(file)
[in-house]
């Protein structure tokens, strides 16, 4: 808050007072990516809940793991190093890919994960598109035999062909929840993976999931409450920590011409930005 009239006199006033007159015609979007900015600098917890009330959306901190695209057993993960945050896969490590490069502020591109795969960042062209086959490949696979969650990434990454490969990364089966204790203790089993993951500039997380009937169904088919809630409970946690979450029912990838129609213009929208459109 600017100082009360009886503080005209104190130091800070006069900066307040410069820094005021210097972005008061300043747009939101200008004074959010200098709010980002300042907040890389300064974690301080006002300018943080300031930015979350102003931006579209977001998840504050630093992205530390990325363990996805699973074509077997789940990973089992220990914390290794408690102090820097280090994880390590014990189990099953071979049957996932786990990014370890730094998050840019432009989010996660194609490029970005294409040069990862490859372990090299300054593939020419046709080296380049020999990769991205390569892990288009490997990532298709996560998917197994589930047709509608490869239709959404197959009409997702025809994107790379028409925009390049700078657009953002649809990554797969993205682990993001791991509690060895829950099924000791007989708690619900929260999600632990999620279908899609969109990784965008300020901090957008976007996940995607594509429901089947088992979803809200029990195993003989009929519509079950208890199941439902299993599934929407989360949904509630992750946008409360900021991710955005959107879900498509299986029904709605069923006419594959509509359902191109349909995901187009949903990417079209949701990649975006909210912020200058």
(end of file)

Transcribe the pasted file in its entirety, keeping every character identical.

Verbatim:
[in-house]
């Protein structure tokens, strides 16, 4: 808050007072990516809940793991190093890919994960598109035999062909929840993976999931409450920590011409930005 009239006199006033007159015609979007900015600098917890009330959306901190695209057993993960945050896969490590490069502020591109795969960042062209086959490949696979969650990434990454490969990364089966204790203790089993993951500039997380009937169904088919809630409970946690979450029912990838129609213009929208459109 600017100082009360009886503080005209104190130091800070006069900066307040410069820094005021210097972005008061300043747009939101200008004074959010200098709010980002300042907040890389300064974690301080006002300018943080300031930015979350102003931006579209977001998840504050630093992205530390990325363990996805699973074509077997789940990973089992220990914390290794408690102090820097280090994880390590014990189990099953071979049957996932786990990014370890730094998050840019432009989010996660194609490029970005294409040069990862490859372990090299300054593939020419046709080296380049020999990769991205390569892990288009490997990532298709996560998917197994589930047709509608490869239709959404197959009409997702025809994107790379028409925009390049700078657009953002649809990554797969993205682990993001791991509690060895829950099924000791007989708690619900929260999600632990999620279908899609969109990784965008300020901090957008976007996940995607594509429901089947088992979803809200029990195993003989009929519509079950208890199941439902299993599934929407989360949904509630992750946008409360900021991710955005959107879900498509299986029904709605069923006419594959509509359902191109349909995901187009949903990417079209949701990649975006909210912020200058």